How does mass trauma affect #mentalhealth?
Research offers some clues. One study found that mass shooting victims who had a previous trauma history were at increased risk of post-traumatic stress disorder.
Welcome to the “next chapter” of my life… being a voice and an advocate for #mentalhealthawarenessandsuicideprevention, especially pertaining to our younger generation of students and student-athletes.
Getting men to speak up and reach out for help and assistance is one of my passions. Us men need to not suffer in silence or drown our sorrows in alcohol, hang out at bars and strip joints, or get involved with drug use.
Having gone through a recent bout of #depression and #suicidalthoughts myself, I realize now, that I can make a huge difference in the lives of so many by sharing my story, and by sharing various resources I come across as I work in this space. #http://bit.ly/JamesMentalHealthArticle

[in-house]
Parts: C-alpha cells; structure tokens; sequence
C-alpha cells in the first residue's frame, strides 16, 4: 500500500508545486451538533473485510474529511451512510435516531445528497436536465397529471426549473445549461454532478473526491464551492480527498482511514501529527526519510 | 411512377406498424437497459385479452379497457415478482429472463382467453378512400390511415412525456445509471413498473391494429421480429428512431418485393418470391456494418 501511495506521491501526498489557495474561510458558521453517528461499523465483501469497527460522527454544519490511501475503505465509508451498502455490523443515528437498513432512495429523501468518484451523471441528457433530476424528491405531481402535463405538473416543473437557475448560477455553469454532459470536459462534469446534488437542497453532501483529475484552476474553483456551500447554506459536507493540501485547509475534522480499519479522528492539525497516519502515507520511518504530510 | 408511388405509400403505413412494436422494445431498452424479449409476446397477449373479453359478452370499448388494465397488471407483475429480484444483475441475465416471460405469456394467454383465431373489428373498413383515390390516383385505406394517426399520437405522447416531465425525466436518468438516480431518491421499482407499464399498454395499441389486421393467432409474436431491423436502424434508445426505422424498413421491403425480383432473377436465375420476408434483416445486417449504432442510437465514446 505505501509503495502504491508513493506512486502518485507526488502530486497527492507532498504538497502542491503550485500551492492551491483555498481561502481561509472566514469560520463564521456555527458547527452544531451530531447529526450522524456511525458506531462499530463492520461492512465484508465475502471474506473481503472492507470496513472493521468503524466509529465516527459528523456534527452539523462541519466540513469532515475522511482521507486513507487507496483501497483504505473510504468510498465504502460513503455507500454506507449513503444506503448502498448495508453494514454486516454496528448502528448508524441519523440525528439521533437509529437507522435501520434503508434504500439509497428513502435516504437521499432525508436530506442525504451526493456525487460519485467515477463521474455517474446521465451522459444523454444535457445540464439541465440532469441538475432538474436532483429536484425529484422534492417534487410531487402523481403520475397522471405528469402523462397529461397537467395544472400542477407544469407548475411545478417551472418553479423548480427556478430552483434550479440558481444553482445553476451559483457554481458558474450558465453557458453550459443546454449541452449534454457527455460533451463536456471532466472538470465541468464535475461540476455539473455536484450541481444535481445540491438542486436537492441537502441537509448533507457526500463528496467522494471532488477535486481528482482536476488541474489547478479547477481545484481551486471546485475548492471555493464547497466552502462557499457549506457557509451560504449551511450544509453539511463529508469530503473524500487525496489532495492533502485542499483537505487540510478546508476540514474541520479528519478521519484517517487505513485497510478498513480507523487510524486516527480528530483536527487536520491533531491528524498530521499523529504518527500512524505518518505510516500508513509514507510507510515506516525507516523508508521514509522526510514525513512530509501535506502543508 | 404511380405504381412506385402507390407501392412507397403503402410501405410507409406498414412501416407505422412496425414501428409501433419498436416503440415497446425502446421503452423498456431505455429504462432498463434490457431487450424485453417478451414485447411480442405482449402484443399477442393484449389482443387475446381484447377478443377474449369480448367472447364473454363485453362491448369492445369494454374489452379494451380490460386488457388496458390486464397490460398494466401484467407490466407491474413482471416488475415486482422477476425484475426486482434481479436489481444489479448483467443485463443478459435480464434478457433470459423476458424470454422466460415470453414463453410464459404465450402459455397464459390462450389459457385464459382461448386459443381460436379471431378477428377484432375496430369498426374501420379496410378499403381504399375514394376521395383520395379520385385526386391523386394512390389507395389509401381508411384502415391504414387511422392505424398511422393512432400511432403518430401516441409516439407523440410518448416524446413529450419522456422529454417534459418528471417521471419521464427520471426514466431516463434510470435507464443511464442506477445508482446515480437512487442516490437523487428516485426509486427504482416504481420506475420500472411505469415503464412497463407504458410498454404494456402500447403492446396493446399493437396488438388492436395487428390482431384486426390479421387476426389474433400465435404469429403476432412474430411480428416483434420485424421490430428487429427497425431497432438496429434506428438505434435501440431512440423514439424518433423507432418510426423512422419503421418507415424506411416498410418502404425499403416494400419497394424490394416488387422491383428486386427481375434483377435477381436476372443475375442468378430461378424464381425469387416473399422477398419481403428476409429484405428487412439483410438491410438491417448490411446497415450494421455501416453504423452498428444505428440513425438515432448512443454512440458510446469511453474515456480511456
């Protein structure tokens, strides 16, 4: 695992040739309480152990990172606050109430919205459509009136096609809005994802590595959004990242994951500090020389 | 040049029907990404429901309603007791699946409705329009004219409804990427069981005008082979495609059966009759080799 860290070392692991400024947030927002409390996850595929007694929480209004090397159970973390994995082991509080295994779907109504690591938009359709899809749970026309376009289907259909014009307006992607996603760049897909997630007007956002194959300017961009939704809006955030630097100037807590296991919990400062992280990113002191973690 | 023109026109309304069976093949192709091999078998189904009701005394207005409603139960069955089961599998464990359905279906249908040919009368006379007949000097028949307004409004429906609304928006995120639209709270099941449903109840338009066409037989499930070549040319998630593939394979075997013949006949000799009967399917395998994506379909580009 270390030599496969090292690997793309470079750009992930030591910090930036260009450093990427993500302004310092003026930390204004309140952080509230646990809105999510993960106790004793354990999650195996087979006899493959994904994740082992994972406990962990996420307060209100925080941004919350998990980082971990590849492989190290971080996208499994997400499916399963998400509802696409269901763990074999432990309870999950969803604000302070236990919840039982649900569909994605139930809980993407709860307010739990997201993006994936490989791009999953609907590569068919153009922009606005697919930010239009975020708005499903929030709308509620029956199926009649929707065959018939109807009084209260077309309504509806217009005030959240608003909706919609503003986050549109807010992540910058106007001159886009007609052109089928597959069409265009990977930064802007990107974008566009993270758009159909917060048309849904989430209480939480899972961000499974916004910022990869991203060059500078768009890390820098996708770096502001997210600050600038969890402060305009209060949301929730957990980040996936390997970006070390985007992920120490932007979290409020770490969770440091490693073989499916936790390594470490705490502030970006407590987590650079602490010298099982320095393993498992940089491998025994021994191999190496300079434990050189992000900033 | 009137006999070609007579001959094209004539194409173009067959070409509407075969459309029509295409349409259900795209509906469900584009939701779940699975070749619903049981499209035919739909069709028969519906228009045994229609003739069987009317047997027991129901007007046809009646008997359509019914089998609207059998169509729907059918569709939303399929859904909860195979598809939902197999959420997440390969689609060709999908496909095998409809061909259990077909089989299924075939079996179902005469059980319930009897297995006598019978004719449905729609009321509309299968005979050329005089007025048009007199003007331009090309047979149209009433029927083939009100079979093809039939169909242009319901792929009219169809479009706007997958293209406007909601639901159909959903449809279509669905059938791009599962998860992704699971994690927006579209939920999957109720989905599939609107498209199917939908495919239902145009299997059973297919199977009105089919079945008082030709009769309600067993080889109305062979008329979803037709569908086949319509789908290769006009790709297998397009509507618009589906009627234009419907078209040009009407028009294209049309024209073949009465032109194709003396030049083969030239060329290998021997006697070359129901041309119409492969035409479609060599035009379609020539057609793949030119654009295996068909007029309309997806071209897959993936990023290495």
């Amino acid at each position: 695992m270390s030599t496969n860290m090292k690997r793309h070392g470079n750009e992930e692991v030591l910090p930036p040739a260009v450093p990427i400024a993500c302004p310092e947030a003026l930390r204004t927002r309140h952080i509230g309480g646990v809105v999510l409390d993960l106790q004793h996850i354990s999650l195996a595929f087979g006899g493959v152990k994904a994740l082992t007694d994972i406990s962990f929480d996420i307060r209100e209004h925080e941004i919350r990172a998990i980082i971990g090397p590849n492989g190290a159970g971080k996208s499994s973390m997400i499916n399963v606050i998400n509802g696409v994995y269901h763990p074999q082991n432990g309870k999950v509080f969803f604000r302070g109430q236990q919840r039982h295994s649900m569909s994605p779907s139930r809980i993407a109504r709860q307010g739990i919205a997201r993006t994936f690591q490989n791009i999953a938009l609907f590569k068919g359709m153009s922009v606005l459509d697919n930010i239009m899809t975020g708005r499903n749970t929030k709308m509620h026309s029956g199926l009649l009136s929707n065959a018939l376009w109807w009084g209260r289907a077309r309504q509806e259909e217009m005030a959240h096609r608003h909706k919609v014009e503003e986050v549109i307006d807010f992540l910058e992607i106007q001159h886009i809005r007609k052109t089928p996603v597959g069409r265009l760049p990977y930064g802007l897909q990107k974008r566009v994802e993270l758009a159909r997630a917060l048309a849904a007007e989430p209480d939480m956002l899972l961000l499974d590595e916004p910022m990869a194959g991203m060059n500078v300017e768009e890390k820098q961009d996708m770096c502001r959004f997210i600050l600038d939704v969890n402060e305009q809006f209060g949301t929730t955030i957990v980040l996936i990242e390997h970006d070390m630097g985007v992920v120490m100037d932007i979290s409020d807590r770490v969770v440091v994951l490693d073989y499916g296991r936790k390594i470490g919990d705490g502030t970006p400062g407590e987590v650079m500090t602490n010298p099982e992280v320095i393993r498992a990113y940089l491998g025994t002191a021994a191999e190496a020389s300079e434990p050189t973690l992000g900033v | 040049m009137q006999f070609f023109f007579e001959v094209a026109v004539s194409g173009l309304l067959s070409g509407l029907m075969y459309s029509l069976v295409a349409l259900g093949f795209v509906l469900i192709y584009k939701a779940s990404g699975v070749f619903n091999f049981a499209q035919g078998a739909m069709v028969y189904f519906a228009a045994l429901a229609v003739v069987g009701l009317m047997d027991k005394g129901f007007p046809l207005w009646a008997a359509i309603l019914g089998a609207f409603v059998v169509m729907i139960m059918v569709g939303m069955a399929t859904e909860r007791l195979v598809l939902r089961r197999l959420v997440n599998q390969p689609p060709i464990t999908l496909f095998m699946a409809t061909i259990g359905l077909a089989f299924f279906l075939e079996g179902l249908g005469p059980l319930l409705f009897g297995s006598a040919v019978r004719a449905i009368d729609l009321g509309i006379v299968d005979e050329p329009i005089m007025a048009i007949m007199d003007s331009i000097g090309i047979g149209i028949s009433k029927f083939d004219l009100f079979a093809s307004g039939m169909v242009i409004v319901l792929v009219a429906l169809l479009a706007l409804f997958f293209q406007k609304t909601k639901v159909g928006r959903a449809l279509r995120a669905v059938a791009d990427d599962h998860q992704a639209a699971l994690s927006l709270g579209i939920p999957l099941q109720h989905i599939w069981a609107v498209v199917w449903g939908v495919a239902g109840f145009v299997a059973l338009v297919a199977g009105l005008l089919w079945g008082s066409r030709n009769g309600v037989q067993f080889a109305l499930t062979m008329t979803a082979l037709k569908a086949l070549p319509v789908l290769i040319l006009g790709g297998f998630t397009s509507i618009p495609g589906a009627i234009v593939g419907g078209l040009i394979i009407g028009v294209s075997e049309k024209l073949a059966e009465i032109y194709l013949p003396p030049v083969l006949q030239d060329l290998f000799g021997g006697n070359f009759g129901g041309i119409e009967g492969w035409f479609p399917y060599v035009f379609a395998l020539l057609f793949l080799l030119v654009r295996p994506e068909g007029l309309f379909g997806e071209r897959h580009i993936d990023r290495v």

Other research suggests that physical closeness to a violent incident and emotional closeness to victims increase the risk of longer-term mental health issues.
Most people who experience major trauma do not die by #suicide, but exposure to violence may increase #suiciderisk. For more than a decade, research has sought to explain the transition from #suicidalthoughts to behaviors. One theory proposes that people are more likely to act on #suicidalthoughts when they see violence as normal, can tolerate high levels of pain, and have access to guns or other means.
To help support those who have experienced mass trauma, experts recommend giving them a safe and supportive space to process their feelings. Some research suggests that fostering resilience and gratitude could also help protect survivors from developing #mentalhealthissues.